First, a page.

Study: Red States Were Right
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A report issued by a team of researchers from institutions including Harvard University found that economic and racial learning gaps in states such as Texas and Florida did not widen due to schools largely maintaining in-person classes during the Chinese coronavirus pandemic. Harvard Professor Thomas Kane explains: “Where schools remained in-person, gaps did not widen. Where schools shifted to remote learning, gaps widened sharply. Shifting to remote instruction was like turning a switch on a critical piece of our social infrastructure that we had taken for granted.”

In November 2020, for example, Florida Gov. Ron DeSantis (R) announced that schools were required to remain open for in-person learning in the spring as the state continued to battle the coronavirus.

As a result of maintaining in-person classes, schools lost little ground academically, according to the study, which also noted that high-poverty schools in America held many fewer in-person classes, and suffered large losses in achievement due to the increase in remote learning.

Zoom class

(Sam Wasson /Getty)

Instructors from Raphael House lead a classroom discussion about consent and healthy relationships with a class of sophomores at Central Catholic High School in Portland, Ore., on April 15, 2019. What’s happening at this Catholic school in liberal Portland represents a larger debate unfolding in blue states and red, as lawmakers, educators and teens themselves re-examine whether sex education should evolve to better address some of the issues raised by #MeToo. (AP Photo/Gillian Flaccus)

(AP Photo/Gillian Flaccus)

Now, experts are predicting that these results will foreshadow a widening of the racial and economic achievement gap in the United States.

The report was a joint effort of the Center for Education Policy Research at Harvard University, the National Center for Analysis of Longitudinal Data in Education Research at the American Institutes for Research, and NWEA, an educational research nonprofit.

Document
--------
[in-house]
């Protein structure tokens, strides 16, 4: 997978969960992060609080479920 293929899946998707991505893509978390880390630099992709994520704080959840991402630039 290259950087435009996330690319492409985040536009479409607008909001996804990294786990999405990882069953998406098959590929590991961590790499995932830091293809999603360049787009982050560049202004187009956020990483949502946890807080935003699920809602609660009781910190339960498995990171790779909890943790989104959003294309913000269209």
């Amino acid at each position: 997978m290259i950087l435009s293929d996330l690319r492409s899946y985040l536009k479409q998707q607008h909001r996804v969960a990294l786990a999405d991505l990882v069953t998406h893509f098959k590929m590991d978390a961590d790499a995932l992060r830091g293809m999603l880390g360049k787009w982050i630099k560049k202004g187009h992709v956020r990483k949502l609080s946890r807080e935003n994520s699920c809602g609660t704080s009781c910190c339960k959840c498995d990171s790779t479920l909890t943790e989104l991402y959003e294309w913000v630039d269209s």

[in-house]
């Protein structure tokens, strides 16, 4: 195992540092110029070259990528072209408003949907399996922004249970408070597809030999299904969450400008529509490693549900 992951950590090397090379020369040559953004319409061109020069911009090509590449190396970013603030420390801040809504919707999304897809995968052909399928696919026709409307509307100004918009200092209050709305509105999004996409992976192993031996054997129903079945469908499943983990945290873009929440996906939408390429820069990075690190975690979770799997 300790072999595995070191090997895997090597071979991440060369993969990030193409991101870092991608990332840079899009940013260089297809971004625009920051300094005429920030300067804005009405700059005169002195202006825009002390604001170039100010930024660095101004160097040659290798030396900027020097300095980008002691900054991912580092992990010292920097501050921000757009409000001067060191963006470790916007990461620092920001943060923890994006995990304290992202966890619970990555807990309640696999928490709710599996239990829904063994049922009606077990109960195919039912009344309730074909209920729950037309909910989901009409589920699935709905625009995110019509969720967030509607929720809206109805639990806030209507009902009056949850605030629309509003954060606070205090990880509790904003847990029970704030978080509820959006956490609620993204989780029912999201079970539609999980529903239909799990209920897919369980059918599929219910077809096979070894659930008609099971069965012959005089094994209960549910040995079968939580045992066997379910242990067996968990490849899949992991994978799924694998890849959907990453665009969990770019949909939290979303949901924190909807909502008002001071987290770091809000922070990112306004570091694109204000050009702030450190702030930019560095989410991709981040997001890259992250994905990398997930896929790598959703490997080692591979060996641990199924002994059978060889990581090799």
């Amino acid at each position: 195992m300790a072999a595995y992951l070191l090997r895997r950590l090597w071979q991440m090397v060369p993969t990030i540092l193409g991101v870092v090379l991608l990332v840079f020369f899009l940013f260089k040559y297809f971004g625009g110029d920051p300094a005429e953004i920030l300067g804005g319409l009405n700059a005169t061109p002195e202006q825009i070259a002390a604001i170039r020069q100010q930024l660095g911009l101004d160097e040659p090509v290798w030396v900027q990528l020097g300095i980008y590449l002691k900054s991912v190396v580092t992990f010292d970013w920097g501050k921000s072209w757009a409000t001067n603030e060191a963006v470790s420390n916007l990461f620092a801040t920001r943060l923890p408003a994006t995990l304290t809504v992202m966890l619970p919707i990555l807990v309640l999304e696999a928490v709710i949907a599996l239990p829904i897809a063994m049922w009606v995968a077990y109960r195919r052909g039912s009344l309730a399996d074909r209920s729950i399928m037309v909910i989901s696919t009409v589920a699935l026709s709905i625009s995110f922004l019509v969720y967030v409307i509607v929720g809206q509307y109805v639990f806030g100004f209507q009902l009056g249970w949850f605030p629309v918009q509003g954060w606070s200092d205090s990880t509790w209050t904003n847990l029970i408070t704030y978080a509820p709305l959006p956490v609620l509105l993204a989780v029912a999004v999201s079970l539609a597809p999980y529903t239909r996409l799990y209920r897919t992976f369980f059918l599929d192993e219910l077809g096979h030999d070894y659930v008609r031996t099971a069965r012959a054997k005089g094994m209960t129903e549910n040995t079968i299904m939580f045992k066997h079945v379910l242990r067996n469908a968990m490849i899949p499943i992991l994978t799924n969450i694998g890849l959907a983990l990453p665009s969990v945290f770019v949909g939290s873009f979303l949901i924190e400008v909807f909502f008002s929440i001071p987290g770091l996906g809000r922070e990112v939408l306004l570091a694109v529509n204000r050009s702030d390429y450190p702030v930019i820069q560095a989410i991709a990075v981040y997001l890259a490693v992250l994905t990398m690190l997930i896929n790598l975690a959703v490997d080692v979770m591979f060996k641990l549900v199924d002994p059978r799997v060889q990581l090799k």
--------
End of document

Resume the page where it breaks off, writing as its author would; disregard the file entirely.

“We found that districts that spent more weeks in remote instruction lost more ground than districts that returned to in-person instruction sooner,” Thomas Kane, Walter H. Gale Professor of Education and Economics at Harvard Graduate School of Education, told the Gazette.

“Anyone who has been teaching by Zoom would not be surprised by that,” Kane continued. “The striking and important finding was that remote instruction had much more negative impacts in high-poverty schools. High-poverty schools were more likely to go remote and their students lost more when they did so.”

“To give you a sense of the magnitude: In high-poverty schools that were remote for more than half of 2021, the loss was about half of a school year’s worth of typical achievement growth,” the professor added.

The study analyzed achievement data from 2.1 million students in 10,000 schools across 49 states. The report is also the first in a series of studies that will be tracking the impact of academic catch-up efforts over the next two years.

Kane added that while there has been “a gradual closing in both the Black-white and Hispanic-white achievement gaps” over the last 30 years, the results of the study imply that when the numbers are assessed again, likely in October, “there will be a decline nationally, especially in states where schools remained remote, and gaps will widen sharply for the first time in a generation.”

“Interestingly, gaps in math achievement by race and school poverty did not widen in school districts in states such as Texas and Florida and elsewhere that remained largely in-person,” Kane noted.

“Where schools remained in-person, gaps did not widen,” the professor added. “Where schools shifted to remote learning, gaps widened sharply. Shifting to remote instruction was like turning a switch on a critical piece of our social infrastructure that we had taken for granted.”

You can follow Alana Mastrangelo on Facebook and Twitter at @ARmastrangelo, and on Instagram.



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